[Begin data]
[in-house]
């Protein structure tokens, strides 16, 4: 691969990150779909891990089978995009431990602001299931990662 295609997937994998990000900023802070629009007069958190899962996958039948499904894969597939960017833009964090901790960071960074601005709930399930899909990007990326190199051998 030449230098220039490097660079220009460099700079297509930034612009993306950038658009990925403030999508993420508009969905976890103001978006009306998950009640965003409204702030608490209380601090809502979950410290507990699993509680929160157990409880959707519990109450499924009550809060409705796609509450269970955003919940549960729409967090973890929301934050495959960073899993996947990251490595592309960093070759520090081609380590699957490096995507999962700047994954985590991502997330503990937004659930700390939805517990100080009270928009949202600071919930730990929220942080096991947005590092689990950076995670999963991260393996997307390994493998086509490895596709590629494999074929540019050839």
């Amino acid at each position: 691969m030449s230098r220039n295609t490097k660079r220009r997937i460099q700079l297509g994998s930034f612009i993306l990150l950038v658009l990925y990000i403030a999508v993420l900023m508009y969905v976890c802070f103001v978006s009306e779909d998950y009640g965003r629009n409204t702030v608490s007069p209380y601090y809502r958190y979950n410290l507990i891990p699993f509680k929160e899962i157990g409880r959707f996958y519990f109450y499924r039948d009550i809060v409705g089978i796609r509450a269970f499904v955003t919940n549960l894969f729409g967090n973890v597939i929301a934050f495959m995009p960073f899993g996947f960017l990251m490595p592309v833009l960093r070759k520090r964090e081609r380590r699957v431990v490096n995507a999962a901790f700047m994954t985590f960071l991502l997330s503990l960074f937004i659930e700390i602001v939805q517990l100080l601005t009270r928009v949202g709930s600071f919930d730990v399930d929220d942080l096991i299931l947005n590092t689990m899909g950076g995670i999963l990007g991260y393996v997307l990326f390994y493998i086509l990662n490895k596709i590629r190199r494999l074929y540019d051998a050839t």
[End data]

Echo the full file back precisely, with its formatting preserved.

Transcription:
[in-house]
């Protein structure tokens, strides 16, 4: 691969990150779909891990089978995009431990602001299931990662 295609997937994998990000900023802070629009007069958190899962996958039948499904894969597939960017833009964090901790960071960074601005709930399930899909990007990326190199051998 030449230098220039490097660079220009460099700079297509930034612009993306950038658009990925403030999508993420508009969905976890103001978006009306998950009640965003409204702030608490209380601090809502979950410290507990699993509680929160157990409880959707519990109450499924009550809060409705796609509450269970955003919940549960729409967090973890929301934050495959960073899993996947990251490595592309960093070759520090081609380590699957490096995507999962700047994954985590991502997330503990937004659930700390939805517990100080009270928009949202600071919930730990929220942080096991947005590092689990950076995670999963991260393996997307390994493998086509490895596709590629494999074929540019050839």
């Amino acid at each position: 691969m030449s230098r220039n295609t490097k660079r220009r997937i460099q700079l297509g994998s930034f612009i993306l990150l950038v658009l990925y990000i403030a999508v993420l900023m508009y969905v976890c802070f103001v978006s009306e779909d998950y009640g965003r629009n409204t702030v608490s007069p209380y601090y809502r958190y979950n410290l507990i891990p699993f509680k929160e899962i157990g409880r959707f996958y519990f109450y499924r039948d009550i809060v409705g089978i796609r509450a269970f499904v955003t919940n549960l894969f729409g967090n973890v597939i929301a934050f495959m995009p960073f899993g996947f960017l990251m490595p592309v833009l960093r070759k520090r964090e081609r380590r699957v431990v490096n995507a999962a901790f700047m994954t985590f960071l991502l997330s503990l960074f937004i659930e700390i602001v939805q517990l100080l601005t009270r928009v949202g709930s600071f919930d730990v399930d929220d942080l096991i299931l947005n590092t689990m899909g950076g995670i999963l990007g991260y393996v997307l990326f390994y493998i086509l990662n490895k596709i590629r190199r494999l074929y540019d051998a050839t």